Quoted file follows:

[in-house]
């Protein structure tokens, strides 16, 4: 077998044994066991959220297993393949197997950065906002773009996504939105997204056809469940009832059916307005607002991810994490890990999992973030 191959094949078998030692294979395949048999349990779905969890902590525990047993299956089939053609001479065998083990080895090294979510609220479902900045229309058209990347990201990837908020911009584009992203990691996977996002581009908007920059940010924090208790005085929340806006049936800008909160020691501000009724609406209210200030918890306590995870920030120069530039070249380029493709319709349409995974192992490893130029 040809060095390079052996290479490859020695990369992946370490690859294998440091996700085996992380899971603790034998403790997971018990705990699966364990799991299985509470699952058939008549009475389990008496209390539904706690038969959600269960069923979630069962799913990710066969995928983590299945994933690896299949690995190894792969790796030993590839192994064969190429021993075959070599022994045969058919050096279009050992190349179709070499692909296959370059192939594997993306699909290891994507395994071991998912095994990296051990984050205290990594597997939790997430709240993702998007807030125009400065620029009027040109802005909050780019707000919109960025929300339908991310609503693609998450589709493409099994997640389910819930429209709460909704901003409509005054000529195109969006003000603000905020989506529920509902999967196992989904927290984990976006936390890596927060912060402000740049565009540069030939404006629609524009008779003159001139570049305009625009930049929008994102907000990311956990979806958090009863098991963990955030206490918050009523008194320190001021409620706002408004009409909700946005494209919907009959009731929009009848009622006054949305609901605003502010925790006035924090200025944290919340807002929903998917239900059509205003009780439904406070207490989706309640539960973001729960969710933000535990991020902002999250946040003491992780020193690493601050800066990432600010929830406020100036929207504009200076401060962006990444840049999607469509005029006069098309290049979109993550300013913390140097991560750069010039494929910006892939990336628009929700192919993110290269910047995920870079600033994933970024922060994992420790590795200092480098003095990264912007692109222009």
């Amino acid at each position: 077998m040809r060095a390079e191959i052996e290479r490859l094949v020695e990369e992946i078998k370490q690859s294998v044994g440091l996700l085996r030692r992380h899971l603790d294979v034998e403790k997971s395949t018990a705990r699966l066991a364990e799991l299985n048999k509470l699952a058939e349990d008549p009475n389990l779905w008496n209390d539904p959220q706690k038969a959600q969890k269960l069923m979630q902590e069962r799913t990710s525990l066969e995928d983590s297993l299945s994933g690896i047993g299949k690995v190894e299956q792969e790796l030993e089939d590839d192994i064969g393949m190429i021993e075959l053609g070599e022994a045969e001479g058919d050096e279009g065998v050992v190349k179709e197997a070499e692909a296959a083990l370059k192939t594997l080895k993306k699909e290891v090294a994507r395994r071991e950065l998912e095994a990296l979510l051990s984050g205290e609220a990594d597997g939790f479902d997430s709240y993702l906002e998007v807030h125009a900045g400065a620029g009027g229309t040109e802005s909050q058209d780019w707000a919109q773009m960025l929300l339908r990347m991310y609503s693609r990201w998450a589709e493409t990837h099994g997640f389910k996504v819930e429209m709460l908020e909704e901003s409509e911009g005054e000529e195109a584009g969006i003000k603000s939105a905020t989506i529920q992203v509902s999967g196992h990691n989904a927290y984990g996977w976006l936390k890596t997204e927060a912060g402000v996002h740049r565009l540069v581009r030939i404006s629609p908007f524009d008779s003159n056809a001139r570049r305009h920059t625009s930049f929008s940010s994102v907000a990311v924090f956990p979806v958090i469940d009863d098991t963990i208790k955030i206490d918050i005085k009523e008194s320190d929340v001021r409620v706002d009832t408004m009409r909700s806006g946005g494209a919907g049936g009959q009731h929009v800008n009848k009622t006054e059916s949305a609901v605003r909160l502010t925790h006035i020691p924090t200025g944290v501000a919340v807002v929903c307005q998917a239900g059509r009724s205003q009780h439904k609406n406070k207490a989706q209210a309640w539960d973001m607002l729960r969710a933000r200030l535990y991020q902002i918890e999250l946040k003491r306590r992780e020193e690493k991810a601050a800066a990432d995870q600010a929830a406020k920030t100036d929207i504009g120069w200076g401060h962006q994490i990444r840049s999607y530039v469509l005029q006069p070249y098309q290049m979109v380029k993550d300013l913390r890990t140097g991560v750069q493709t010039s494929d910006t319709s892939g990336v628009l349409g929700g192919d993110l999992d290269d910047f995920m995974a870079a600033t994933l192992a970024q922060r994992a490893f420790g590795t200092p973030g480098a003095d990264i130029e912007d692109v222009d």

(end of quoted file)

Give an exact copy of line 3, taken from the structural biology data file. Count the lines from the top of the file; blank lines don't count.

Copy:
């Amino acid at each position: 077998m040809r060095a390079e191959i052996e290479r490859l094949v020695e990369e992946i078998k370490q690859s294998v044994g440091l996700l085996r030692r992380h899971l603790d294979v034998e403790k997971s395949t018990a705990r699966l066991a364990e799991l299985n048999k509470l699952a058939e349990d008549p009475n389990l779905w008496n209390d539904p959220q706690k038969a959600q969890k269960l069923m979630q902590e069962r799913t990710s525990l066969e995928d983590s297993l299945s994933g690896i047993g299949k690995v190894e299956q792969e790796l030993e089939d590839d192994i064969g393949m190429i021993e075959l053609g070599e022994a045969e001479g058919d050096e279009g065998v050992v190349k179709e197997a070499e692909a296959a083990l370059k192939t594997l080895k993306k699909e290891v090294a994507r395994r071991e950065l998912e095994a990296l979510l051990s984050g205290e609220a990594d597997g939790f479902d997430s709240y993702l906002e998007v807030h125009a900045g400065a620029g009027g229309t040109e802005s909050q058209d780019w707000a919109q773009m960025l929300l339908r990347m991310y609503s693609r990201w998450a589709e493409t990837h099994g997640f389910k996504v819930e429209m709460l908020e909704e901003s409509e911009g005054e000529e195109a584009g969006i003000k603000s939105a905020t989506i529920q992203v509902s999967g196992h990691n989904a927290y984990g996977w976006l936390k890596t997204e927060a912060g402000v996002h740049r565009l540069v581009r030939i404006s629609p908007f524009d008779s003159n056809a001139r570049r305009h920059t625009s930049f929008s940010s994102v907000a990311v924090f956990p979806v958090i469940d009863d098991t963990i208790k955030i206490d918050i005085k009523e008194s320190d929340v001021r409620v706002d009832t408004m009409r909700s806006g946005g494209a919907g049936g009959q009731h929009v800008n009848k009622t006054e059916s949305a609901v605003r909160l502010t925790h006035i020691p924090t200025g944290v501000a919340v807002v929903c307005q998917a239900g059509r009724s205003q009780h439904k609406n406070k207490a989706q209210a309640w539960d973001m607002l729960r969710a933000r200030l535990y991020q902002i918890e999250l946040k003491r306590r992780e020193e690493k991810a601050a800066a990432d995870q600010a929830a406020k920030t100036d929207i504009g120069w200076g401060h962006q994490i990444r840049s999607y530039v469509l005029q006069p070249y098309q290049m979109v380029k993550d300013l913390r890990t140097g991560v750069q493709t010039s494929d910006t319709s892939g990336v628009l349409g929700g192919d993110l999992d290269d910047f995920m995974a870079a600033t994933l192992a970024q922060r994992a490893f420790g590795t200092p973030g480098a003095d990264i130029e912007d692109v222009d």